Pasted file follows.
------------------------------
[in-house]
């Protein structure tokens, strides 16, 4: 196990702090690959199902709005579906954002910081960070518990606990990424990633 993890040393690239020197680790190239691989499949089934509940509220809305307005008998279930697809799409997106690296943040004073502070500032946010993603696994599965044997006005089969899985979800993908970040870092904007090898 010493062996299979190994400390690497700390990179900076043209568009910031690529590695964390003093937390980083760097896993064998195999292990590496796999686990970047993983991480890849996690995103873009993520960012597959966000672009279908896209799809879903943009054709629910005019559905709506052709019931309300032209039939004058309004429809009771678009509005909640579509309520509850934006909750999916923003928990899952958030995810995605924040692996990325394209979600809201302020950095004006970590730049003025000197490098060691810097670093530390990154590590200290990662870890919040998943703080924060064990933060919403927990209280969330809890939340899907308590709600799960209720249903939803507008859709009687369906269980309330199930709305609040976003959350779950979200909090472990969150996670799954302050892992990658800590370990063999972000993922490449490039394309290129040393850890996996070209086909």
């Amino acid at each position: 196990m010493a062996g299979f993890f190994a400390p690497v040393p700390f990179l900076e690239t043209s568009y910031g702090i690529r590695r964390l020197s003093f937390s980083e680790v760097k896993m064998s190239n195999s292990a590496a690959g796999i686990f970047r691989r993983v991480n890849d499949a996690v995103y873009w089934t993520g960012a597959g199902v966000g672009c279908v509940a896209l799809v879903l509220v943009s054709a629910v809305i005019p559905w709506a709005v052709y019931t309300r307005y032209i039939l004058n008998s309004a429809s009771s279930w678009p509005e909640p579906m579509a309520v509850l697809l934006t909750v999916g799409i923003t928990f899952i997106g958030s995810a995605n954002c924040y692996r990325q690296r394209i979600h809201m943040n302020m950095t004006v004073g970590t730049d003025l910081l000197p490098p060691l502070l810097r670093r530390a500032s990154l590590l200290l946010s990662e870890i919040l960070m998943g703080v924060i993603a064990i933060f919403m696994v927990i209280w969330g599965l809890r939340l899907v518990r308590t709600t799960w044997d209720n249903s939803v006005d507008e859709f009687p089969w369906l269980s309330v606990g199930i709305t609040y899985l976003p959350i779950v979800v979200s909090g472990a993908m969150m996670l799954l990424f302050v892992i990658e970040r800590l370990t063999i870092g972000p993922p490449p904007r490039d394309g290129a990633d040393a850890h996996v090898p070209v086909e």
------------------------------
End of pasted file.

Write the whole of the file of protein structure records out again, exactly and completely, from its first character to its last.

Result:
[in-house]
């Protein structure tokens, strides 16, 4: 196990702090690959199902709005579906954002910081960070518990606990990424990633 993890040393690239020197680790190239691989499949089934509940509220809305307005008998279930697809799409997106690296943040004073502070500032946010993603696994599965044997006005089969899985979800993908970040870092904007090898 010493062996299979190994400390690497700390990179900076043209568009910031690529590695964390003093937390980083760097896993064998195999292990590496796999686990970047993983991480890849996690995103873009993520960012597959966000672009279908896209799809879903943009054709629910005019559905709506052709019931309300032209039939004058309004429809009771678009509005909640579509309520509850934006909750999916923003928990899952958030995810995605924040692996990325394209979600809201302020950095004006970590730049003025000197490098060691810097670093530390990154590590200290990662870890919040998943703080924060064990933060919403927990209280969330809890939340899907308590709600799960209720249903939803507008859709009687369906269980309330199930709305609040976003959350779950979200909090472990969150996670799954302050892992990658800590370990063999972000993922490449490039394309290129040393850890996996070209086909």
């Amino acid at each position: 196990m010493a062996g299979f993890f190994a400390p690497v040393p700390f990179l900076e690239t043209s568009y910031g702090i690529r590695r964390l020197s003093f937390s980083e680790v760097k896993m064998s190239n195999s292990a590496a690959g796999i686990f970047r691989r993983v991480n890849d499949a996690v995103y873009w089934t993520g960012a597959g199902v966000g672009c279908v509940a896209l799809v879903l509220v943009s054709a629910v809305i005019p559905w709506a709005v052709y019931t309300r307005y032209i039939l004058n008998s309004a429809s009771s279930w678009p509005e909640p579906m579509a309520v509850l697809l934006t909750v999916g799409i923003t928990f899952i997106g958030s995810a995605n954002c924040y692996r990325q690296r394209i979600h809201m943040n302020m950095t004006v004073g970590t730049d003025l910081l000197p490098p060691l502070l810097r670093r530390a500032s990154l590590l200290l946010s990662e870890i919040l960070m998943g703080v924060i993603a064990i933060f919403m696994v927990i209280w969330g599965l809890r939340l899907v518990r308590t709600t799960w044997d209720n249903s939803v006005d507008e859709f009687p089969w369906l269980s309330v606990g199930i709305t609040y899985l976003p959350i779950v979800v979200s909090g472990a993908m969150m996670l799954l990424f302050v892992i990658e970040r800590l370990t063999i870092g972000p993922p490449p904007r490039d394309g290129a990633d040393a850890h996996v090898p070209v086909e």